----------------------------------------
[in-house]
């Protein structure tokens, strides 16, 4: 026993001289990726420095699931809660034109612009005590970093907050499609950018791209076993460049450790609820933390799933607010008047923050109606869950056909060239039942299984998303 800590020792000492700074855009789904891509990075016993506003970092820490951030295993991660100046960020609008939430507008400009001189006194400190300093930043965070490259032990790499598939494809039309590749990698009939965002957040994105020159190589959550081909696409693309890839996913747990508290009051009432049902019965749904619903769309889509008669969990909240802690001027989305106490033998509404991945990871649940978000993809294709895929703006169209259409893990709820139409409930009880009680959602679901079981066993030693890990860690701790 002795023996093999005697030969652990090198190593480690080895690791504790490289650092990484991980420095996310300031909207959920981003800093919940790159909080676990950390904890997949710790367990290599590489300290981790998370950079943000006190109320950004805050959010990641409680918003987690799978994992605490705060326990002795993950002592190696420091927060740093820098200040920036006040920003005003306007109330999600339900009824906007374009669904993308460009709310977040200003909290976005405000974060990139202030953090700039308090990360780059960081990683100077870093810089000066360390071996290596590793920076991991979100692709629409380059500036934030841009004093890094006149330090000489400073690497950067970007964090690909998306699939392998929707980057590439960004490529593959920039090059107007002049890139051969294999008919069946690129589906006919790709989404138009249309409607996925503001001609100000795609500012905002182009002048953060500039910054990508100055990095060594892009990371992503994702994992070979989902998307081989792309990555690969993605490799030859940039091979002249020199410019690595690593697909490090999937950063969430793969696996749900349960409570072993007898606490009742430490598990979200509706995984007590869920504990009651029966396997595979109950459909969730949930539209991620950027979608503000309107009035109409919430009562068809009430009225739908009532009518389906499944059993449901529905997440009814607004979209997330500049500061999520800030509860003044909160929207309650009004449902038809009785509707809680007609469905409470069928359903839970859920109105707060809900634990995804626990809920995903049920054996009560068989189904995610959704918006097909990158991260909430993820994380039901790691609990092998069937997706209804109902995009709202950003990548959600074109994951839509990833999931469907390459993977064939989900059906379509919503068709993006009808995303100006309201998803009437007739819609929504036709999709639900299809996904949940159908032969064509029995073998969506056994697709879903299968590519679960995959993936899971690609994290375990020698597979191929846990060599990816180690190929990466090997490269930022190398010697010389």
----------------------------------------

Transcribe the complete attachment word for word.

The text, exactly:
[in-house]
């Protein structure tokens, strides 16, 4: 026993001289990726420095699931809660034109612009005590970093907050499609950018791209076993460049450790609820933390799933607010008047923050109606869950056909060239039942299984998303 800590020792000492700074855009789904891509990075016993506003970092820490951030295993991660100046960020609008939430507008400009001189006194400190300093930043965070490259032990790499598939494809039309590749990698009939965002957040994105020159190589959550081909696409693309890839996913747990508290009051009432049902019965749904619903769309889509008669969990909240802690001027989305106490033998509404991945990871649940978000993809294709895929703006169209259409893990709820139409409930009880009680959602679901079981066993030693890990860690701790 002795023996093999005697030969652990090198190593480690080895690791504790490289650092990484991980420095996310300031909207959920981003800093919940790159909080676990950390904890997949710790367990290599590489300290981790998370950079943000006190109320950004805050959010990641409680918003987690799978994992605490705060326990002795993950002592190696420091927060740093820098200040920036006040920003005003306007109330999600339900009824906007374009669904993308460009709310977040200003909290976005405000974060990139202030953090700039308090990360780059960081990683100077870093810089000066360390071996290596590793920076991991979100692709629409380059500036934030841009004093890094006149330090000489400073690497950067970007964090690909998306699939392998929707980057590439960004490529593959920039090059107007002049890139051969294999008919069946690129589906006919790709989404138009249309409607996925503001001609100000795609500012905002182009002048953060500039910054990508100055990095060594892009990371992503994702994992070979989902998307081989792309990555690969993605490799030859940039091979002249020199410019690595690593697909490090999937950063969430793969696996749900349960409570072993007898606490009742430490598990979200509706995984007590869920504990009651029966396997595979109950459909969730949930539209991620950027979608503000309107009035109409919430009562068809009430009225739908009532009518389906499944059993449901529905997440009814607004979209997330500049500061999520800030509860003044909160929207309650009004449902038809009785509707809680007609469905409470069928359903839970859920109105707060809900634990995804626990809920995903049920054996009560068989189904995610959704918006097909990158991260909430993820994380039901790691609990092998069937997706209804109902995009709202950003990548959600074109994951839509990833999931469907390459993977064939989900059906379509919503068709993006009808995303100006309201998803009437007739819609929504036709999709639900299809996904949940159908032969064509029995073998969506056994697709879903299968590519679960995959993936899971690609994290375990020698597979191929846990060599990816180690190929990466090997490269930022190398010697010389």